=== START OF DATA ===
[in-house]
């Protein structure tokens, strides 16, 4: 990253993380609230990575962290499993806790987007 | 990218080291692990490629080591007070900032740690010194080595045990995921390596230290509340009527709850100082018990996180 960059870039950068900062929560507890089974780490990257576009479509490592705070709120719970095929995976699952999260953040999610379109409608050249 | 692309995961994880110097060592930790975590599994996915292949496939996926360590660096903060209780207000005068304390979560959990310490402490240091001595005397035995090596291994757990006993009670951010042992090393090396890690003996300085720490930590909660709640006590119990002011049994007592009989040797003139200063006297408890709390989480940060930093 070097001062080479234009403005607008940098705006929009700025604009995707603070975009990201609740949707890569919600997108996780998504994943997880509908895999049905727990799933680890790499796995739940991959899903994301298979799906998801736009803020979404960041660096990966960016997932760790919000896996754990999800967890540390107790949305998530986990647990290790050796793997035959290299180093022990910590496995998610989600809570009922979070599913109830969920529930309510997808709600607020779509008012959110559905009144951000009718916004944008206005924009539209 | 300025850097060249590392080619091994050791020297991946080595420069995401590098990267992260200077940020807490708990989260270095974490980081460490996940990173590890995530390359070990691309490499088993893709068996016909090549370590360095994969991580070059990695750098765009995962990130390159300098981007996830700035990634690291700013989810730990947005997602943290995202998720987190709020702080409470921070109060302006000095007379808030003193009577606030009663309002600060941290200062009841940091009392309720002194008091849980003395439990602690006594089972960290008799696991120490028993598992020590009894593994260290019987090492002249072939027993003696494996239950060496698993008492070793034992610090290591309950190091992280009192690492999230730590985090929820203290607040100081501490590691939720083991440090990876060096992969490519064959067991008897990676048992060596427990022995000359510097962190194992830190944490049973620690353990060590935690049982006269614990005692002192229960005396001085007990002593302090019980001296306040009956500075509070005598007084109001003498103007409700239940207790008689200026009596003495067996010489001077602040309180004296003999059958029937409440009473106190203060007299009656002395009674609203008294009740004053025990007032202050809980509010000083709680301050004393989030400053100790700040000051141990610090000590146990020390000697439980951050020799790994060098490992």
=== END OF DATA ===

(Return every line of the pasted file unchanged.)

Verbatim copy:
[in-house]
């Protein structure tokens, strides 16, 4: 990253993380609230990575962290499993806790987007 | 990218080291692990490629080591007070900032740690010194080595045990995921390596230290509340009527709850100082018990996180 960059870039950068900062929560507890089974780490990257576009479509490592705070709120719970095929995976699952999260953040999610379109409608050249 | 692309995961994880110097060592930790975590599994996915292949496939996926360590660096903060209780207000005068304390979560959990310490402490240091001595005397035995090596291994757990006993009670951010042992090393090396890690003996300085720490930590909660709640006590119990002011049994007592009989040797003139200063006297408890709390989480940060930093 070097001062080479234009403005607008940098705006929009700025604009995707603070975009990201609740949707890569919600997108996780998504994943997880509908895999049905727990799933680890790499796995739940991959899903994301298979799906998801736009803020979404960041660096990966960016997932760790919000896996754990999800967890540390107790949305998530986990647990290790050796793997035959290299180093022990910590496995998610989600809570009922979070599913109830969920529930309510997808709600607020779509008012959110559905009144951000009718916004944008206005924009539209 | 300025850097060249590392080619091994050791020297991946080595420069995401590098990267992260200077940020807490708990989260270095974490980081460490996940990173590890995530390359070990691309490499088993893709068996016909090549370590360095994969991580070059990695750098765009995962990130390159300098981007996830700035990634690291700013989810730990947005997602943290995202998720987190709020702080409470921070109060302006000095007379808030003193009577606030009663309002600060941290200062009841940091009392309720002194008091849980003395439990602690006594089972960290008799696991120490028993598992020590009894593994260290019987090492002249072939027993003696494996239950060496698993008492070793034992610090290591309950190091992280009192690492999230730590985090929820203290607040100081501490590691939720083991440090990876060096992969490519064959067991008897990676048992060596427990022995000359510097962190194992830190944490049973620690353990060590935690049982006269614990005692002192229960005396001085007990002593302090019980001296306040009956500075509070005598007084109001003498103007409700239940207790008689200026009596003495067996010489001077602040309180004296003999059958029937409440009473106190203060007299009656002395009674609203008294009740004053025990007032202050809980509010000083709680301050004393989030400053100790700040000051141990610090000590146990020390000697439980951050020799790994060098490992």